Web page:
Burglary is common in summertime; police offer precautionary ideas
Wednesday, July 28, 2010; 6:46 PM
You can almost feel the sand under your toes as you finish packing the car, now overflowing, for your beach vacation. You carry in the flower pots that have been decorating the front stoop and flick on the porch light so the yard will be illuminated constantly while you're away. Then you head to bed in preparation for an early start the next day.
Loudoun County Sheriff's Deputy James Spurlock says you may as well put a welcome mat out for a burglar.
The Washington area's sweltering season, the time of extended vacations, weekend getaways and day trips to the local pool, also is prime hunting season for thieves, says Spurlock, a crime prevention specialist.
"Various reasons take us out of our homes, and that makes our homes more vulnerable," he said. "Burglary, it's not a random crime. They go out and look for a choice target. The mail is piling up, there are three or four days' of newspapers on the driveway. If you maintain your own lawn and your grass hasn't been cut for three weeks, someone is going to notice."
Last year in Montgomery County, there were more burglaries in August than in any other month, police said. In Loudoun, 33 percent of burglaries occurred in June, July and August. Thieves in the District have reached into open windows or through patio doors to snatch laptops or other valuables when a homeowner steps away. And Fairfax County police say there has been an increase in thefts of bicycles from back yards, pools and shopping centers this summer.
But police say there are simple steps residents can take to make it less likely their home will be the next target.
"Reduce the opportunity," District Police Chief Cathy L. Lanier said. "People don't just walk down the street and decide 'I'm going to hit your home today.' They do some casing."
The key, police say, is securing your home and eliminating signs that you are away. Doors and windows should be locked even if you're only heading to the park or a neighborhood barbecue for a few hours.
For people who are going out of town for longer periods, police recommend putting both indoor and outdoor lights on timers to mimic typical usage. They suggest sharing vacation plans with a trusted neighbor who can keep an eye on the home. Automatic garage door openers should be unplugged to prevent a thief from getting in.
Police also advise taking steps to make your home look lived-in while you're away. It's a good idea, they say, to ask a neighbor with two cars to park one in your driveway. Arranging for a friend, neighbor or lawn service to mow the grass during extended vacations also makes the house appear occupied.
A car left overnight packed with luggage and beach toys is a clear sign you're heading out of town, Spurlock said. Keeping an outdoor light on constantly, when your typical routine is to turn it off during the day, announces you're away, he said. Even bringing in the flower pots that are usually outside can be a sign you may be gone.
"Look at your house a month before you go on vacation," Spurlock said. "What does the outside look like? That's how it should look when you go."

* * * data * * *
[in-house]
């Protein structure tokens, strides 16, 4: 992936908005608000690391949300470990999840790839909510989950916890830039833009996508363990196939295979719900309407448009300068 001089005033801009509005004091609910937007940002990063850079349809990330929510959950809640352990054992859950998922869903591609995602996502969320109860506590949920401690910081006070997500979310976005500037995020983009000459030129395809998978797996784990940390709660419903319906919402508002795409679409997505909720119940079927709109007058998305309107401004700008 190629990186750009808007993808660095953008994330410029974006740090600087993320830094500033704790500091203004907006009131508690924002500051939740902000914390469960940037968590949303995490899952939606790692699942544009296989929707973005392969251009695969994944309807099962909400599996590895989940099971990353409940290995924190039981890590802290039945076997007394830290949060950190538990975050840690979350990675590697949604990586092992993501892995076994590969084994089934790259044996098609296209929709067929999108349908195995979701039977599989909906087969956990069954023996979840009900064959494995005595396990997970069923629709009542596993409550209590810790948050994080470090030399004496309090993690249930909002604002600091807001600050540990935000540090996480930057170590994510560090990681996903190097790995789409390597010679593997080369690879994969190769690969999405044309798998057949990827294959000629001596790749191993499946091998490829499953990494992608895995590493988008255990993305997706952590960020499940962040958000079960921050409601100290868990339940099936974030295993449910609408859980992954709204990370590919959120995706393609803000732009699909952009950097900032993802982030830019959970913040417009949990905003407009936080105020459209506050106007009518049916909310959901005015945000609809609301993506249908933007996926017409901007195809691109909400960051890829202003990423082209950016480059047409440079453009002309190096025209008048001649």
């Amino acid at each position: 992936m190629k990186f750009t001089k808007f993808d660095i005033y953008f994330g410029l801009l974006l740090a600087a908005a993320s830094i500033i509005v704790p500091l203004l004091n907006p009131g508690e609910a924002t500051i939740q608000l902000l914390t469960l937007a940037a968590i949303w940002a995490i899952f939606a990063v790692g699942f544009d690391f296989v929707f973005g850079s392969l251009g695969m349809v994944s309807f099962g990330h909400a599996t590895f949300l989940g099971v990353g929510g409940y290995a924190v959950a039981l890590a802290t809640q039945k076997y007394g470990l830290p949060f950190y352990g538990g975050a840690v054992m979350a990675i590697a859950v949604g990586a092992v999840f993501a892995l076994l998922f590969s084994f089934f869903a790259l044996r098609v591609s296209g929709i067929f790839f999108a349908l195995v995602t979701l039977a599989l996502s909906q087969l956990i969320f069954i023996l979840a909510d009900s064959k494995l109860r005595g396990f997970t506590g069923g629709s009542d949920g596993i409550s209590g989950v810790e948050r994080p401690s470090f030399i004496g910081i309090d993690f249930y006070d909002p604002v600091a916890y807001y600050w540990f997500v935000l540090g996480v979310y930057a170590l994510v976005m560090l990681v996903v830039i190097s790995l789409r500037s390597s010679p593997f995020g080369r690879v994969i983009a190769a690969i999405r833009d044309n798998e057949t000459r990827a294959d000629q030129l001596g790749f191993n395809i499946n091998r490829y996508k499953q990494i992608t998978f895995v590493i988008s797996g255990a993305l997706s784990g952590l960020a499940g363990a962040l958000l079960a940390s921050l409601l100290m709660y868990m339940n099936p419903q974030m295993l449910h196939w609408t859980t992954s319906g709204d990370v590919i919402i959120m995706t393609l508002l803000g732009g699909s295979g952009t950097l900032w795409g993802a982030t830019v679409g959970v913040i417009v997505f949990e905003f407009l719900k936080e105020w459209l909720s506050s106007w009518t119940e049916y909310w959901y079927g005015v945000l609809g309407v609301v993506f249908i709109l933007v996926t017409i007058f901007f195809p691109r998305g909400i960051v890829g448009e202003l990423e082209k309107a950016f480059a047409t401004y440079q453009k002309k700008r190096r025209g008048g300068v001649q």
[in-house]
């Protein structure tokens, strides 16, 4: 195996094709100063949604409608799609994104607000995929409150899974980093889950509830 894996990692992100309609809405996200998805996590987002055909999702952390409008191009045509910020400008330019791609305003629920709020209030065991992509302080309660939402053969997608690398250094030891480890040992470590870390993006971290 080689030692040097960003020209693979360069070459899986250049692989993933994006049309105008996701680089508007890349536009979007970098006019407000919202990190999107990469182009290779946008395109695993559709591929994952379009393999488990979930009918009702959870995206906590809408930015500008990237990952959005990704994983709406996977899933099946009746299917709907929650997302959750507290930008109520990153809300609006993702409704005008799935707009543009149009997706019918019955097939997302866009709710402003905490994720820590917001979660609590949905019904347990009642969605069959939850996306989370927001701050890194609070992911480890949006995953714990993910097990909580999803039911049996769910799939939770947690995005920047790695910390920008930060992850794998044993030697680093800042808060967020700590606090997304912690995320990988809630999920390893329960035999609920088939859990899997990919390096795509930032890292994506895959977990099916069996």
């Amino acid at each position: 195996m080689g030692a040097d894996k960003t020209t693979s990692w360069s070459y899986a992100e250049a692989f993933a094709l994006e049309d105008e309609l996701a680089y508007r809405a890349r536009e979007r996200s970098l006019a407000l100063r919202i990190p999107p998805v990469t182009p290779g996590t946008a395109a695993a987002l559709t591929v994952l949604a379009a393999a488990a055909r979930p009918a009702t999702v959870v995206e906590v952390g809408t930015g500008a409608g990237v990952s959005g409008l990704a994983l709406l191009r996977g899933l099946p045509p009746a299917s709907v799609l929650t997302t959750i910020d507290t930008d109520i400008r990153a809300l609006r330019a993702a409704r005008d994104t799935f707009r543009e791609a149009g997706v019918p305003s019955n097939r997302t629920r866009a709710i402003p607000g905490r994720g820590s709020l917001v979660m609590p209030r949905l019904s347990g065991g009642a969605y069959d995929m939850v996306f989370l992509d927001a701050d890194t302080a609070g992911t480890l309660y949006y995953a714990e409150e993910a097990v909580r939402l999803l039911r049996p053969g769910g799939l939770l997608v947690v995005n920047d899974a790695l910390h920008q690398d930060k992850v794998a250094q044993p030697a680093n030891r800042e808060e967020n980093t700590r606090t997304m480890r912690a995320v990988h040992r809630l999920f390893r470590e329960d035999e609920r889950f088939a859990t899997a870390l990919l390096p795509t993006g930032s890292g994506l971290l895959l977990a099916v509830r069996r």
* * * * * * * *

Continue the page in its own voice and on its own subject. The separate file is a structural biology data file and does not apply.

Fairfax County Police spokeswoman Lucy Caldwell warned that vacationers also should be cautious about announcing their plans in the virtual world. It's best, she said, not to share plans on Facebook, MySpace or other social networking sites.
"When you come home you can share your pictures, but do it afterwards," Caldwell said. "There may be people who aren't as close friends as you think they are."
Nationwide, burglars made off with $4.6 billion in electronics, jewelry, cash and other items in 2008, according to the FBI. In more than 30 percent of those burglaries, the thief got inside without forcing open a door or window. Many occurred during the day.
Earlier this month, Howard County police charged four people in a rash of apartment burglaries in Columbia in which more than $50,000 worth of property, including jewelry, laptop computers, video game systems, cameras and cellphones, was stolen. The suspects were caught when a resident called 911 after she heard someone try to open her door.
Police in several local jurisdictions stressed that they want people to look out for their neighbors. If you see something that doesn't look right, perhaps someone trying to peer into a window or a vehicle circling the neighborhood, call the police.
Residents "are our eyes and ears," Prince George's Police Capt. Misty Mints said. "That's their neighborhood, and they know who belongs and who doesn't."
Lanier knows from personal experience that, for the victims, damages go beyond monetary loss. About seven years ago, her mother was away for the weekend when someone burglarized her Prince George's County home. Using her privacy fence for cover, the criminal hopped up on lawn furniture to get in through a window.
Lanier said it upset her mother to find valuables had been taken, but the biggest loss was a high school ring and some jewelry she had been given as gifts. The thief took the entire jewelry box.
"She's still devastated by it," Lanier said.
If someone does break in, Spurlock said, don't make it easy on him. He said an average burglary takes between eight and 15 minutes, and bad guys grab what is in sight. He recommends putting precious jewelry or items of sentimental value in a plain box and stashing it in a basement or closet with other storage boxes.
"Any burglar knows that if a woman has a nice tennis bracelet it's going to be in a drawstring bag or a velvet box, and it's going to be in a drawer with her silky things," Spurlock said. "Make the criminal work for every bit of goods they are going to get out of that house."